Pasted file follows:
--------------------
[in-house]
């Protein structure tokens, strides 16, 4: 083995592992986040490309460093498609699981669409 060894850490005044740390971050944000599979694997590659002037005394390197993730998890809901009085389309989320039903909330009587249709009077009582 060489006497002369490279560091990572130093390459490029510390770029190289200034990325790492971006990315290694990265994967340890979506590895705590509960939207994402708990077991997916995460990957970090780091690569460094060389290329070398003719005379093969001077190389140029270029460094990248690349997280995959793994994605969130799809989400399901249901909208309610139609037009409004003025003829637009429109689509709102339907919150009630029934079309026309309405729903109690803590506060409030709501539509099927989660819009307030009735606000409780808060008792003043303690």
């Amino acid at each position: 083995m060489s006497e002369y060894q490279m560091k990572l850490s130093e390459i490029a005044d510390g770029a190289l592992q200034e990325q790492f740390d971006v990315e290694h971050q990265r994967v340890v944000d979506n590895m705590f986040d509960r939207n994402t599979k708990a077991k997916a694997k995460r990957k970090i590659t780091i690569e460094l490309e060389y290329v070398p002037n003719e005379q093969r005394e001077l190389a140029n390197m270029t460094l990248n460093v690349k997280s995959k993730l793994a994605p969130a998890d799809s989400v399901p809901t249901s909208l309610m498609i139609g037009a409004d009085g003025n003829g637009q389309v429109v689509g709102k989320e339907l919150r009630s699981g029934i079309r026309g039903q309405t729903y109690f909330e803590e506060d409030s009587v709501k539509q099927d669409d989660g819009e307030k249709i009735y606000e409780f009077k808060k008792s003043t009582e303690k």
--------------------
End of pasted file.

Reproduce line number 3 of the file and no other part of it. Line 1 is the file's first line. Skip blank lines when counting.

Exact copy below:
């Amino acid at each position: 083995m060489s006497e002369y060894q490279m560091k990572l850490s130093e390459i490029a005044d510390g770029a190289l592992q200034e990325q790492f740390d971006v990315e290694h971050q990265r994967v340890v944000d979506n590895m705590f986040d509960r939207n994402t599979k708990a077991k997916a694997k995460r990957k970090i590659t780091i690569e460094l490309e060389y290329v070398p002037n003719e005379q093969r005394e001077l190389a140029n390197m270029t460094l990248n460093v690349k997280s995959k993730l793994a994605p969130a998890d799809s989400v399901p809901t249901s909208l309610m498609i139609g037009a409004d009085g003025n003829g637009q389309v429109v689509g709102k989320e339907l919150r009630s699981g029934i079309r026309g039903q309405t729903y109690f909330e803590e506060d409030s009587v709501k539509q099927d669409d989660g819009e307030k249709i009735y606000e409780f009077k808060k008792s003043t009582e303690k």